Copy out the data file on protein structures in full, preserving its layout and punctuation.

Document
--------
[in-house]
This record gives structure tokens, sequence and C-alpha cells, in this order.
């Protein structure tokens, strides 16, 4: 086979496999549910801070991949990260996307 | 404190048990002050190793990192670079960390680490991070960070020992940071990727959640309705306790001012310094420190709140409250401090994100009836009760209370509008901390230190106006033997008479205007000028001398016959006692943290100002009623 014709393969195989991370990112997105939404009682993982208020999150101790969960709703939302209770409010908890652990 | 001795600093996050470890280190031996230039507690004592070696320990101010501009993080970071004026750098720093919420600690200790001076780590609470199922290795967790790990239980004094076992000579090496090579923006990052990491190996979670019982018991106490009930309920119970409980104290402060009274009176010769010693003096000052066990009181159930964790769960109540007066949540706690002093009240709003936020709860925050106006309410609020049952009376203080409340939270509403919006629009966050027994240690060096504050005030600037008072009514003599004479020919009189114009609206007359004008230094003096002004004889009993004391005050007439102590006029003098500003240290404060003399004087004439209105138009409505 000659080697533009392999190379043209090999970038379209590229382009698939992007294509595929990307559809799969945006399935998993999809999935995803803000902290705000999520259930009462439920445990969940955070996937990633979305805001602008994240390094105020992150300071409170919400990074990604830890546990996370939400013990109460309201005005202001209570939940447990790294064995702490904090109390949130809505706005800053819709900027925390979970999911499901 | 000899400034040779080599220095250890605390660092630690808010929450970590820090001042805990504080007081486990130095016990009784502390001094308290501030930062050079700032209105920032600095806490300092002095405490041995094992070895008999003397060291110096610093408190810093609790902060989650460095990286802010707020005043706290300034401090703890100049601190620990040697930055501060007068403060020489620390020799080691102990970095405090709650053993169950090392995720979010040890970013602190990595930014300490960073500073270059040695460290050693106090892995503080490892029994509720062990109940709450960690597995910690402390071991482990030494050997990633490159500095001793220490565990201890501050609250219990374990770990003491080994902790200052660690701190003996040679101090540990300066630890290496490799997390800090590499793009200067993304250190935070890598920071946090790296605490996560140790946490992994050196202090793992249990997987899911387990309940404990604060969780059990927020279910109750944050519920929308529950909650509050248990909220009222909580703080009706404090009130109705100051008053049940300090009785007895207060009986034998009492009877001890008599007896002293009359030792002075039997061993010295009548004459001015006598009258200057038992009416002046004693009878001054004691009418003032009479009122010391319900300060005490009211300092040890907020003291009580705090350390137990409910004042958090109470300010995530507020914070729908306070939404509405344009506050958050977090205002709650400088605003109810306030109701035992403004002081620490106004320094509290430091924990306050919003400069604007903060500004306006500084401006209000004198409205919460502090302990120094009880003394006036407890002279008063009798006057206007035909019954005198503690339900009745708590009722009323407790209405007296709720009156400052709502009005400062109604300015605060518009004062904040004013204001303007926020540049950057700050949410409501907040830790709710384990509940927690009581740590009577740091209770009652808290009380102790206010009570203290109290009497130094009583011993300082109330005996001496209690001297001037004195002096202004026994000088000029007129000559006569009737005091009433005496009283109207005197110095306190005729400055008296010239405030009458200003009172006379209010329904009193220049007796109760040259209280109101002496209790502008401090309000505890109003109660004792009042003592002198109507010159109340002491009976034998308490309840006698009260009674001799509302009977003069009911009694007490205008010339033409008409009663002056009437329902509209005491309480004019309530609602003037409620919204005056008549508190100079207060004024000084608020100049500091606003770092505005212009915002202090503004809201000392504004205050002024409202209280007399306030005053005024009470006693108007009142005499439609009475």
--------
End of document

[in-house]
This record gives structure tokens, sequence and C-alpha cells, in this order.
């Protein structure tokens, strides 16, 4: 086979496999549910801070991949990260996307 | 404190048990002050190793990192670079960390680490991070960070020992940071990727959640309705306790001012310094420190709140409250401090994100009836009760209370509008901390230190106006033997008479205007000028001398016959006692943290100002009623 014709393969195989991370990112997105939404009682993982208020999150101790969960709703939302209770409010908890652990 | 001795600093996050470890280190031996230039507690004592070696320990101010501009993080970071004026750098720093919420600690200790001076780590609470199922290795967790790990239980004094076992000579090496090579923006990052990491190996979670019982018991106490009930309920119970409980104290402060009274009176010769010693003096000052066990009181159930964790769960109540007066949540706690002093009240709003936020709860925050106006309410609020049952009376203080409340939270509403919006629009966050027994240690060096504050005030600037008072009514003599004479020919009189114009609206007359004008230094003096002004004889009993004391005050007439102590006029003098500003240290404060003399004087004439209105138009409505 000659080697533009392999190379043209090999970038379209590229382009698939992007294509595929990307559809799969945006399935998993999809999935995803803000902290705000999520259930009462439920445990969940955070996937990633979305805001602008994240390094105020992150300071409170919400990074990604830890546990996370939400013990109460309201005005202001209570939940447990790294064995702490904090109390949130809505706005800053819709900027925390979970999911499901 | 000899400034040779080599220095250890605390660092630690808010929450970590820090001042805990504080007081486990130095016990009784502390001094308290501030930062050079700032209105920032600095806490300092002095405490041995094992070895008999003397060291110096610093408190810093609790902060989650460095990286802010707020005043706290300034401090703890100049601190620990040697930055501060007068403060020489620390020799080691102990970095405090709650053993169950090392995720979010040890970013602190990595930014300490960073500073270059040695460290050693106090892995503080490892029994509720062990109940709450960690597995910690402390071991482990030494050997990633490159500095001793220490565990201890501050609250219990374990770990003491080994902790200052660690701190003996040679101090540990300066630890290496490799997390800090590499793009200067993304250190935070890598920071946090790296605490996560140790946490992994050196202090793992249990997987899911387990309940404990604060969780059990927020279910109750944050519920929308529950909650509050248990909220009222909580703080009706404090009130109705100051008053049940300090009785007895207060009986034998009492009877001890008599007896002293009359030792002075039997061993010295009548004459001015006598009258200057038992009416002046004693009878001054004691009418003032009479009122010391319900300060005490009211300092040890907020003291009580705090350390137990409910004042958090109470300010995530507020914070729908306070939404509405344009506050958050977090205002709650400088605003109810306030109701035992403004002081620490106004320094509290430091924990306050919003400069604007903060500004306006500084401006209000004198409205919460502090302990120094009880003394006036407890002279008063009798006057206007035909019954005198503690339900009745708590009722009323407790209405007296709720009156400052709502009005400062109604300015605060518009004062904040004013204001303007926020540049950057700050949410409501907040830790709710384990509940927690009581740590009577740091209770009652808290009380102790206010009570203290109290009497130094009583011993300082109330005996001496209690001297001037004195002096202004026994000088000029007129000559006569009737005091009433005496009283109207005197110095306190005729400055008296010239405030009458200003009172006379209010329904009193220049007796109760040259209280109101002496209790502008401090309000505890109003109660004792009042003592002198109507010159109340002491009976034998308490309840006698009260009674001799509302009977003069009911009694007490205008010339033409008409009663002056009437329902509209005491309480004019309530609602003037409620919204005056008549508190100079207060004024000084608020100049500091606003770092505005212009915002202090503004809201000392504004205050002024409202209280007399306030005053005024009470006693108007009142005499439609009475």